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Synopsis

During his forty-five-year career, William Wyler (1902--1981) pushed the boundaries of filmmaking with his gripping storylines and innovative depth-of-field cinematography. With a body of work that includes such memorable classics as Jezebel (1938), Mrs. Miniver (1942), Ben-Hur (1959), and Funny Girl (1968), Wyler is the most nominated director in the history of the Academy Awards and bears the distinction of having won an Oscar for Best Director on three occasions. Both Bette Davis and Lillian Hellman considered him America's finest director, and Sir Laurence Olivier said he learned more about film acting from Wyler than from anyone else.

In William Wyler, Gabriel Miller explores the career of one of Hollywood's most unique and influential directors, examining the evolution of his cinematic style. Wyler's films feature nuanced shots and multifaceted narratives that reflect his preoccupation with realism and story construction. The director's later works were deeply influenced by his time in the army air force during World War II, and the disconnect between the idealized version of the postwar experience and reality became a central theme of Wyler's masterpiece, The Best Years of Our Lives (1946).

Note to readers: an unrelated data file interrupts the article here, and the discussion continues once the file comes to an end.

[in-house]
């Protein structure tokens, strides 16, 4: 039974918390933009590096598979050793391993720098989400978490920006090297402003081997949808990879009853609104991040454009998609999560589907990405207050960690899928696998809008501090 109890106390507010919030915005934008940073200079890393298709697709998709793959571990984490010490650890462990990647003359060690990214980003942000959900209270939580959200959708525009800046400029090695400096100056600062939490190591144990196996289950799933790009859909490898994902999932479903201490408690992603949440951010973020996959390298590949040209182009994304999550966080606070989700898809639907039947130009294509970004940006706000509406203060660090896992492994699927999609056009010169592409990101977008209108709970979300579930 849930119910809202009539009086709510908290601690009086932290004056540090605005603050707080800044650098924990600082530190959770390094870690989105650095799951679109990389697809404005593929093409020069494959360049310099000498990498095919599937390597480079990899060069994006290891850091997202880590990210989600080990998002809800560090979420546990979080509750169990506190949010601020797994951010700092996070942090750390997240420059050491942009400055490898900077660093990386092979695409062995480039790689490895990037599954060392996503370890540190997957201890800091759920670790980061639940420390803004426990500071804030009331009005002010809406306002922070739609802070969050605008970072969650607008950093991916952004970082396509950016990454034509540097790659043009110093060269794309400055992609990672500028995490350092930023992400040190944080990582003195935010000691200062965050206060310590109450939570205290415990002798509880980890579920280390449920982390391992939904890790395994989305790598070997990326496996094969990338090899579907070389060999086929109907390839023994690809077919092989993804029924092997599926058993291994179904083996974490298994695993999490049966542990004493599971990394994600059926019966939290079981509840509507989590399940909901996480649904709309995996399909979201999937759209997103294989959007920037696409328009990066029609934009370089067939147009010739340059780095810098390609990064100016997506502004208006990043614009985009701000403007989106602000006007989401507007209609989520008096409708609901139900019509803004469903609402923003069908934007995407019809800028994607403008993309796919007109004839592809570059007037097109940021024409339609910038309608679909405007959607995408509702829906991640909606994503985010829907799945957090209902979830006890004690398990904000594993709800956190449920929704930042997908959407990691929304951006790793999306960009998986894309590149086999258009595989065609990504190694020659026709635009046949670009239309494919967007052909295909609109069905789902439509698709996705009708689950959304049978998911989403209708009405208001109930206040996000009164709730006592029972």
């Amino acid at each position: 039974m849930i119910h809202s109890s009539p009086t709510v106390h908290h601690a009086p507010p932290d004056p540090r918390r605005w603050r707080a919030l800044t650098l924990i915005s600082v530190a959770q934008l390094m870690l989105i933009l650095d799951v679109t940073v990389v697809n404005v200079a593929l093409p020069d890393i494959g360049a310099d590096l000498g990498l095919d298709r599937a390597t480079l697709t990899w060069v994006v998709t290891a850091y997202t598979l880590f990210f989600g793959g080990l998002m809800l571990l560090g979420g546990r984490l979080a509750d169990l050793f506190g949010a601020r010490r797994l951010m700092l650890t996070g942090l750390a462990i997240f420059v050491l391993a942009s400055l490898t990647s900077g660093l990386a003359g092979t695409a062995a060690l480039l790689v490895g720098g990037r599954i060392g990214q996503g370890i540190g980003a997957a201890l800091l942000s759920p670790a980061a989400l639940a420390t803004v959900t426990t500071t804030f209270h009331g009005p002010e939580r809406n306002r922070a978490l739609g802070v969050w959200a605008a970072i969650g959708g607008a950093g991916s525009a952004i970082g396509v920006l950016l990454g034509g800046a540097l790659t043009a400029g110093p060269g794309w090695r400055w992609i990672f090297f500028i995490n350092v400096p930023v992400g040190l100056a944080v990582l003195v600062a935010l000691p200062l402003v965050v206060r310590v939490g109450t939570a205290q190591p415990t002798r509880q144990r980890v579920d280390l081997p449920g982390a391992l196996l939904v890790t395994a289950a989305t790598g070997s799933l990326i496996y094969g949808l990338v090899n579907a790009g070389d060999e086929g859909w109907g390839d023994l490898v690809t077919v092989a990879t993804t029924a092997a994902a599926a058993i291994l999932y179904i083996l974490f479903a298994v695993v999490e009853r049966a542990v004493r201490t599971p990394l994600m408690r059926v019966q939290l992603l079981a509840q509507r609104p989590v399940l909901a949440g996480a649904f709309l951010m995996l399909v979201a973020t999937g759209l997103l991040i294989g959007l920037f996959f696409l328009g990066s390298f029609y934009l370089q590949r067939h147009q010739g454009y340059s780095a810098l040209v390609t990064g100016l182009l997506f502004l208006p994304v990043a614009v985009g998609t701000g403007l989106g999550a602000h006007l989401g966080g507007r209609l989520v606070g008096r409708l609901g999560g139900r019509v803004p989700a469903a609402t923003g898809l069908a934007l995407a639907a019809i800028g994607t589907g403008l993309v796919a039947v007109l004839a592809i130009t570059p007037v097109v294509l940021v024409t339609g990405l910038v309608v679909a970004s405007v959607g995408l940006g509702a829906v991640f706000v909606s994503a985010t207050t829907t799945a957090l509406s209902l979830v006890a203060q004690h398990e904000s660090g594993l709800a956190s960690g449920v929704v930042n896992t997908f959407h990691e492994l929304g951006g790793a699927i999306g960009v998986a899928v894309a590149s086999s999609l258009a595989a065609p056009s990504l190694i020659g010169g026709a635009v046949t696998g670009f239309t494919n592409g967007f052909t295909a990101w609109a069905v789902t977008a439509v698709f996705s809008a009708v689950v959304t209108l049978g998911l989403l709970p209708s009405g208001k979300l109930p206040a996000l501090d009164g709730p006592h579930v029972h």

None of Wyler's contemporaries approached his scope: he made successful and seminal films in practically every genre, including social drama, melodrama, and comedy. Yet, despite overwhelming critical acclaim and popularity, Wyler's work has never been extensively studied. This long-overdue book offers a comprehensive assessment of the director, his work, and his films' influence.

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